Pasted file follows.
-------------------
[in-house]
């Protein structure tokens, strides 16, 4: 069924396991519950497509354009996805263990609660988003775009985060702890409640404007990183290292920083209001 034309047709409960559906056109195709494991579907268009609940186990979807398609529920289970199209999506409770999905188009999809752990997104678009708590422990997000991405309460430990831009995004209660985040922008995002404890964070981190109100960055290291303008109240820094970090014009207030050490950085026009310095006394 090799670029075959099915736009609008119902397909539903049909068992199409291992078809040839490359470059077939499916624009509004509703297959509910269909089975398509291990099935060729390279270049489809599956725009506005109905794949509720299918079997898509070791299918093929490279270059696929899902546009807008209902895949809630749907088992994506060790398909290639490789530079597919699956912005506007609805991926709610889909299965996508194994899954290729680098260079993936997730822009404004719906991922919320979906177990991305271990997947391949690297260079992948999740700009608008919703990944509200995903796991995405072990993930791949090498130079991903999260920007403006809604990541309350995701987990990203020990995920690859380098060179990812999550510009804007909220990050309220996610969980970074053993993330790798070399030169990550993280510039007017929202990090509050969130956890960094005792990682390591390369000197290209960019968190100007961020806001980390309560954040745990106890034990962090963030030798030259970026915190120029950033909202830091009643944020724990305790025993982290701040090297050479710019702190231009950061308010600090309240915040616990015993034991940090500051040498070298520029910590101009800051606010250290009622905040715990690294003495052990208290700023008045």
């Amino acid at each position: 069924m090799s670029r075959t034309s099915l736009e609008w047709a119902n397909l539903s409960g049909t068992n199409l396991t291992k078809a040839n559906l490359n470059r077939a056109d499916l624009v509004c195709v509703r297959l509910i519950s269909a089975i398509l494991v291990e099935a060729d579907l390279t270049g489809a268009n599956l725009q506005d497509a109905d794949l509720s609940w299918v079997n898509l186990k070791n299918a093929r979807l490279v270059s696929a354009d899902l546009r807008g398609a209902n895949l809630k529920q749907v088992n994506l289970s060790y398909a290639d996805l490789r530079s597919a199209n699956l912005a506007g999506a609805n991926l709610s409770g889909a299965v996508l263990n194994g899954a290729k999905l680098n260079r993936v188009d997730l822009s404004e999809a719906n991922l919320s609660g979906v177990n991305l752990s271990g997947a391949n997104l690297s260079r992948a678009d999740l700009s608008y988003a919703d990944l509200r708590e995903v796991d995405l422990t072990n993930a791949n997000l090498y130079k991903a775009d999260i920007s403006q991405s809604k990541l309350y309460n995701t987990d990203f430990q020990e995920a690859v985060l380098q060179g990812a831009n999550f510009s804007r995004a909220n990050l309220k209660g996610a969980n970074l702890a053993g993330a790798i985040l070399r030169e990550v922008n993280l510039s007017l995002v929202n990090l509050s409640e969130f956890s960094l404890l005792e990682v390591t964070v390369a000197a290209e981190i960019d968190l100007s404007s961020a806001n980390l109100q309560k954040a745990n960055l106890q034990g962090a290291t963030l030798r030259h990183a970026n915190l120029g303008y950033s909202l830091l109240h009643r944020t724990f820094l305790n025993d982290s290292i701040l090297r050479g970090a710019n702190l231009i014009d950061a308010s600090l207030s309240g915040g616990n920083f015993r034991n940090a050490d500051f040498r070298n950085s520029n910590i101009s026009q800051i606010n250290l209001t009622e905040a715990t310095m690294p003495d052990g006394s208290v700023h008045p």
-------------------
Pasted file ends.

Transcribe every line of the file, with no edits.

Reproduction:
[in-house]
């Protein structure tokens, strides 16, 4: 069924396991519950497509354009996805263990609660988003775009985060702890409640404007990183290292920083209001 034309047709409960559906056109195709494991579907268009609940186990979807398609529920289970199209999506409770999905188009999809752990997104678009708590422990997000991405309460430990831009995004209660985040922008995002404890964070981190109100960055290291303008109240820094970090014009207030050490950085026009310095006394 090799670029075959099915736009609008119902397909539903049909068992199409291992078809040839490359470059077939499916624009509004509703297959509910269909089975398509291990099935060729390279270049489809599956725009506005109905794949509720299918079997898509070791299918093929490279270059696929899902546009807008209902895949809630749907088992994506060790398909290639490789530079597919699956912005506007609805991926709610889909299965996508194994899954290729680098260079993936997730822009404004719906991922919320979906177990991305271990997947391949690297260079992948999740700009608008919703990944509200995903796991995405072990993930791949090498130079991903999260920007403006809604990541309350995701987990990203020990995920690859380098060179990812999550510009804007909220990050309220996610969980970074053993993330790798070399030169990550993280510039007017929202990090509050969130956890960094005792990682390591390369000197290209960019968190100007961020806001980390309560954040745990106890034990962090963030030798030259970026915190120029950033909202830091009643944020724990305790025993982290701040090297050479710019702190231009950061308010600090309240915040616990015993034991940090500051040498070298520029910590101009800051606010250290009622905040715990690294003495052990208290700023008045």
């Amino acid at each position: 069924m090799s670029r075959t034309s099915l736009e609008w047709a119902n397909l539903s409960g049909t068992n199409l396991t291992k078809a040839n559906l490359n470059r077939a056109d499916l624009v509004c195709v509703r297959l509910i519950s269909a089975i398509l494991v291990e099935a060729d579907l390279t270049g489809a268009n599956l725009q506005d497509a109905d794949l509720s609940w299918v079997n898509l186990k070791n299918a093929r979807l490279v270059s696929a354009d899902l546009r807008g398609a209902n895949l809630k529920q749907v088992n994506l289970s060790y398909a290639d996805l490789r530079s597919a199209n699956l912005a506007g999506a609805n991926l709610s409770g889909a299965v996508l263990n194994g899954a290729k999905l680098n260079r993936v188009d997730l822009s404004e999809a719906n991922l919320s609660g979906v177990n991305l752990s271990g997947a391949n997104l690297s260079r992948a678009d999740l700009s608008y988003a919703d990944l509200r708590e995903v796991d995405l422990t072990n993930a791949n997000l090498y130079k991903a775009d999260i920007s403006q991405s809604k990541l309350y309460n995701t987990d990203f430990q020990e995920a690859v985060l380098q060179g990812a831009n999550f510009s804007r995004a909220n990050l309220k209660g996610a969980n970074l702890a053993g993330a790798i985040l070399r030169e990550v922008n993280l510039s007017l995002v929202n990090l509050s409640e969130f956890s960094l404890l005792e990682v390591t964070v390369a000197a290209e981190i960019d968190l100007s404007s961020a806001n980390l109100q309560k954040a745990n960055l106890q034990g962090a290291t963030l030798r030259h990183a970026n915190l120029g303008y950033s909202l830091l109240h009643r944020t724990f820094l305790n025993d982290s290292i701040l090297r050479g970090a710019n702190l231009i014009d950061a308010s600090l207030s309240g915040g616990n920083f015993r034991n940090a050490d500051f040498r070298n950085s520029n910590i101009s026009q800051i606010n250290l209001t009622e905040a715990t310095m690294p003495d052990g006394s208290v700023h008045p």